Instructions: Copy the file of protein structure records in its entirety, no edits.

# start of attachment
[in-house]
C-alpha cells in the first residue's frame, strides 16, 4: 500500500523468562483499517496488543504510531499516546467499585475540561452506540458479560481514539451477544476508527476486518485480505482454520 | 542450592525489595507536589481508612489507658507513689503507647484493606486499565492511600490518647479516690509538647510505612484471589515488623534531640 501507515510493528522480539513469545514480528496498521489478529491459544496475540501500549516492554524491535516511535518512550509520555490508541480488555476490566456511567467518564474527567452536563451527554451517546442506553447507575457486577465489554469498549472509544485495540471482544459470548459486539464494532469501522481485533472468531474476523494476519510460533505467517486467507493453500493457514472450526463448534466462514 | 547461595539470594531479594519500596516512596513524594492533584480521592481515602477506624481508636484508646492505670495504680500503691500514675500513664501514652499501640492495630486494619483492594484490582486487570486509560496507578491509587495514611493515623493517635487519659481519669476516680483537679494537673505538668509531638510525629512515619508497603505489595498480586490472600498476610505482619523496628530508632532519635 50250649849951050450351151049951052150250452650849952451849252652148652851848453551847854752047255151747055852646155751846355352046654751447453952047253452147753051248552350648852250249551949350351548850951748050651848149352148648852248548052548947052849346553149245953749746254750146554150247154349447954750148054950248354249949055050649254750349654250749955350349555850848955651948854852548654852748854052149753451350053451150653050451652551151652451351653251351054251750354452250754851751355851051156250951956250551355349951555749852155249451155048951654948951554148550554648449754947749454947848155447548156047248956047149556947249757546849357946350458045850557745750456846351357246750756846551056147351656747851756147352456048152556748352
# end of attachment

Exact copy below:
[in-house]
C-alpha cells in the first residue's frame, strides 16, 4: 500500500523468562483499517496488543504510531499516546467499585475540561452506540458479560481514539451477544476508527476486518485480505482454520 | 542450592525489595507536589481508612489507658507513689503507647484493606486499565492511600490518647479516690509538647510505612484471589515488623534531640 501507515510493528522480539513469545514480528496498521489478529491459544496475540501500549516492554524491535516511535518512550509520555490508541480488555476490566456511567467518564474527567452536563451527554451517546442506553447507575457486577465489554469498549472509544485495540471482544459470548459486539464494532469501522481485533472468531474476523494476519510460533505467517486467507493453500493457514472450526463448534466462514 | 547461595539470594531479594519500596516512596513524594492533584480521592481515602477506624481508636484508646492505670495504680500503691500514675500513664501514652499501640492495630486494619483492594484490582486487570486509560496507578491509587495514611493515623493517635487519659481519669476516680483537679494537673505538668509531638510525629512515619508497603505489595498480586490472600498476610505482619523496628530508632532519635 50250649849951050450351151049951052150250452650849952451849252652148652851848453551847854752047255151747055852646155751846355352046654751447453952047253452147753051248552350648852250249551949350351548850951748050651848149352148648852248548052548947052849346553149245953749746254750146554150247154349447954750148054950248354249949055050649254750349654250749955350349555850848955651948854852548654852748854052149753451350053451150653050451652551151652451351653251351054251750354452250754851751355851051156250951956250551355349951555749852155249451155048951654948951554148550554648449754947749454947848155447548156047248956047149556947249757546849357946350458045850557745750456846351357246750756846551056147351656747851756147352456048152556748352